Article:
Widows & Widowers: Seven Resolutions to Kick Start Your Year
With 2019 upon us, determine to make this your year of recovery!
Regardless of how long you’ve been bereaved, if you still feel like you’re yet to get your life back on track, the beginning of a new year is an ideal time to put your best foot forward.
Setting out resolutions to kick-start you into January will help you on your way, providing good reason to make this a year of achievement and a revival of your spirits following bereavement.
As a widow or widower, you may have become absorbed in thinking about your loss and less about your own personal goals and what they mean to you. Whilst the sadness which may still consume you seems like an immovable force, with time you will be able to see the ‘wood for the trees’.
Giving some consideration to aspects of your life that you would like to improve could make a huge difference, restoring happiness and faith in your future.
1. Taking steps to move on
There is no time limit for grief. At the start of a New Year when people expect others as well as themselves to take a fresh approach to life, it can be very hard if you’re still grieving. Overcoming bereavement is something you can’t rush and you will need to take small steps to move yourself on.
Ask yourself if you’re ready to pass on your partner’s clothes and any other worthy belongings. It’s OK to keep a favorite item or two, but keeping a wardrobe full of clothes and shoes will inevitably prolong your sadness by highlighting your partner’s absence.
It’s good to have photographs, of course, especially if they’re a reminder of a particularly happy time. Books and other personal artifacts are also good to keep as they’re things you’re likely to have shared together.
Parting company with anything of your partner’s will be difficult – but once done will be a step forward in your recovery.
2. Connecting with others
Losing a partner can be an isolating experience. However, spending time with those who offer too much in the way of consolation and sympathy can often make things worse. It’s OK if you want to be selective about whom you spend time with in the early days and will be more helpful for your recovery in the long term.
Futuristically, there may come a time when you feel able to reach out to friends or acquaintances you haven’t seen in a while. This is when you can truly feel you’re coming to terms with your loss.
3. Focusing on fitness
There is nothing like the power of exercise in the open air. If you have a park within walking distance you can run, jog or power walk to lighten your load. Exercise will help to clear your mind of negative thoughts and improve your fitness. Focusing on your health can have an extraordinary impact on your overall outlook and can help you to feel more positive about your future, and to overcome the sadness within you.
Also, having a regular exercise routine can help build momentum and give you the confidence you need to embrace daily challenges.
4. Improving your diet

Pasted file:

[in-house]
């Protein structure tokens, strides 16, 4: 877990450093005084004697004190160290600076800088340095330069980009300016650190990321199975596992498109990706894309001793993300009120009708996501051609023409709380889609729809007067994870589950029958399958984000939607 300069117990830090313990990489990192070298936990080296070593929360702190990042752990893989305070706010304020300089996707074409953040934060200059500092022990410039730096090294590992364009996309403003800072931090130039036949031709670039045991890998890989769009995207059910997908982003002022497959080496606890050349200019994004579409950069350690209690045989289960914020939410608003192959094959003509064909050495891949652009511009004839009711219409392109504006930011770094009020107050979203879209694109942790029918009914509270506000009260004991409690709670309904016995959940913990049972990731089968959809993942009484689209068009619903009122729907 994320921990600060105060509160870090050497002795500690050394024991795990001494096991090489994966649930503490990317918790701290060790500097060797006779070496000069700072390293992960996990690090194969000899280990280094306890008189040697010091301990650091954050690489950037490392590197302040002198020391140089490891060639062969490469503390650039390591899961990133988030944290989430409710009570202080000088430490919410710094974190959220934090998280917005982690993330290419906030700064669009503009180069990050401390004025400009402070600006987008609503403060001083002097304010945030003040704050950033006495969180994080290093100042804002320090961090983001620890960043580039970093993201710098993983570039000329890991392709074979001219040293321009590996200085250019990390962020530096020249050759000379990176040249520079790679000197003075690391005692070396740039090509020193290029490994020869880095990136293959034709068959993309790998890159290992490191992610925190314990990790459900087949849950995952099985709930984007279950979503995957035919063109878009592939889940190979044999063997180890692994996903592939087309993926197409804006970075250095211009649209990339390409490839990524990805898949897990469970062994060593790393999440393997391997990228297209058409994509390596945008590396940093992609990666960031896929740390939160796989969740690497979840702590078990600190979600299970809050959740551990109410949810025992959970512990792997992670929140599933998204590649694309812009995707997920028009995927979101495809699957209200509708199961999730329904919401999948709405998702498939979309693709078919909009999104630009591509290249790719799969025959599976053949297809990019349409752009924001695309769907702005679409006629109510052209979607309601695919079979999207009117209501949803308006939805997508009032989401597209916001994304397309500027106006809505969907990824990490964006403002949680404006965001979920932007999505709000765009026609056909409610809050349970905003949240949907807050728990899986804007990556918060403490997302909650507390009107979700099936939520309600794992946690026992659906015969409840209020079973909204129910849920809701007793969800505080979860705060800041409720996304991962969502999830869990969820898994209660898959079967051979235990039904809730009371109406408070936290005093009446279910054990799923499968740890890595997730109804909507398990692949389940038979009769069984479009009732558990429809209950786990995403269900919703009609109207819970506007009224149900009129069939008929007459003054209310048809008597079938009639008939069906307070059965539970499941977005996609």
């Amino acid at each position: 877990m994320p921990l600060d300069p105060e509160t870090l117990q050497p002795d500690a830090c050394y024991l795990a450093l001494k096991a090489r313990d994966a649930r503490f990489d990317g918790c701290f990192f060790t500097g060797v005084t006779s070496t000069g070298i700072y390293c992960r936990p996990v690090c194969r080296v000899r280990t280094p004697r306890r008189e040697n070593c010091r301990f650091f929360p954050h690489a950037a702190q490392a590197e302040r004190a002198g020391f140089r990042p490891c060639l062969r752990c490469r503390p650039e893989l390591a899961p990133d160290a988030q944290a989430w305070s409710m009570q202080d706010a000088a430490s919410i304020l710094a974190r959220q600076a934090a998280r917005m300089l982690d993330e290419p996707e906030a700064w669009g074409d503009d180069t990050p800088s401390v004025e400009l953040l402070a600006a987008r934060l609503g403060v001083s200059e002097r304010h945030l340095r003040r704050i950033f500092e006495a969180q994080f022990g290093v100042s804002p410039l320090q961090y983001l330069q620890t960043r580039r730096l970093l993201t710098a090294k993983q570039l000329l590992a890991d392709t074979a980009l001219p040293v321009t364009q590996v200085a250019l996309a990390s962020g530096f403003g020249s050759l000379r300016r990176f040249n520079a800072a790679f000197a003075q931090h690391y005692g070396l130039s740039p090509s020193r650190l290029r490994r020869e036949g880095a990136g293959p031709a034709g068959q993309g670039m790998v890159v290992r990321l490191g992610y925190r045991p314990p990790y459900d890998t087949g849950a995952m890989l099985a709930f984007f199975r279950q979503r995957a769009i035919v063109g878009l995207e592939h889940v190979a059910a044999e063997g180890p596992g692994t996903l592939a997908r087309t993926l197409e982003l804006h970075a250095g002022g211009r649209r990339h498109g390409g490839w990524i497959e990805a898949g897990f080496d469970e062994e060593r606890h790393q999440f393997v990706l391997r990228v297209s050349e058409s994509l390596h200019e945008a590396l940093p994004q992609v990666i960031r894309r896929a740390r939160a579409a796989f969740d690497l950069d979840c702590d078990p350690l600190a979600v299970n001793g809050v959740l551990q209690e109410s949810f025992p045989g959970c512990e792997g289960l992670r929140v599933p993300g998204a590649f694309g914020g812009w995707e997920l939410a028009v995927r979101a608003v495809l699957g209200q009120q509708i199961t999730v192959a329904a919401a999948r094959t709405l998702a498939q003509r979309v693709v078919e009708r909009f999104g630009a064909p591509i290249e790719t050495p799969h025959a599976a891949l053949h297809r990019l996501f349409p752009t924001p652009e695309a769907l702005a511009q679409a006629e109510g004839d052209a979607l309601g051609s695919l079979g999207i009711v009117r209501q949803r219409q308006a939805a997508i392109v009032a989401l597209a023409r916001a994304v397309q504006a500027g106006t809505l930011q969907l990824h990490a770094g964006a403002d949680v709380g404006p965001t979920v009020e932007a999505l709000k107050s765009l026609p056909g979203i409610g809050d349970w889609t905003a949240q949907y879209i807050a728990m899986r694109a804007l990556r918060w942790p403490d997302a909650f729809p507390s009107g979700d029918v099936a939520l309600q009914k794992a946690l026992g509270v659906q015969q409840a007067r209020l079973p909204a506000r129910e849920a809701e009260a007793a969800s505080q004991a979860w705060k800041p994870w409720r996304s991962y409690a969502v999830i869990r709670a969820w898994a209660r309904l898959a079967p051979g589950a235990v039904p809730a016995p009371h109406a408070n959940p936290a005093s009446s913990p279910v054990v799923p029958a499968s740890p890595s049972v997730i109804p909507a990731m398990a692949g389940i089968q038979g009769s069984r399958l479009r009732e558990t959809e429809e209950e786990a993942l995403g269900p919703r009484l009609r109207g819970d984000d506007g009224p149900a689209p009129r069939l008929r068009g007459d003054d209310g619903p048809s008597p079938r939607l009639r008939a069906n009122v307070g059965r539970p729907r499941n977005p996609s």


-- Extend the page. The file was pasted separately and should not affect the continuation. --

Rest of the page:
If you find yourself lapsing into an unhealthy eating pattern, you could find your general heath deteriorating. This could bring about a low self-esteem. Think about which healthy foods you actually enjoy and build a diet plan around them, allowing yourself the occasional treat, when you think you deserve it.
Ask yourself, as a widow or widower, would your late partner be upset if they thought you weren’t eating properly and not taking good care of yourself? This can help you maintain discipline when you experience a low moment.
5. Keeping your house in order
During the early days following bereavement it’s easy to let things go, especially if you’re living alone. When the space around you is muddled, it’s a sure sign you’re feeling the same! This is quite understandable with the huge changes in your life and the difference these changes have made to your lifestyle. Try to pick yourself up and rise to the challenge.
Having a blitz with a broom and some dusters will be extremely cathartic and will create a much more user-friendly environment.
Establishing order around you is important and gives you the opportunity to make the most of your living space. Having a place for everything means no more hunting for a lost bill, or sock!
6. Finding your creative flair
Keeping a journal of your daily thoughts and activities works very well as a reminder that you’re currently on a road to recovery. Understandably there will be some negative dialogue, but this is to be expected and all part of the healing process. Keeping a journal will help you to see how you’re progressing through your widowhood and the bold steps you are taking.
You may feel you would like to expand upon this and try your hand at short story writing or blogging. If you’re a keen gardener or an art lover, explore ways to broaden your interests and express your creative flair.
7. Helping others
It goes without saying that helping others is a good way to take your mind away from your own problems. Allocating time to helping others less fortunate than you will be appreciated. It will also help you to see the plus points of your life more clearly and better able to appreciate them. Ultimately, reflecting upon the hardship of others can help us remain modest and thankful for what we have.
As someone who is recently bereaved, it is hoped there are many moments shared with your late partner that you can recall with joy and gratitude. Dwell upon these thoughts, as they can act as the cornerstones of your recovery.
By endeavoring to make your life as satisfying and meaningful as possible, with the help of your New Year’s resolutions, you should gradually be able to accept your circumstances and get the best out of life and what lies ahead.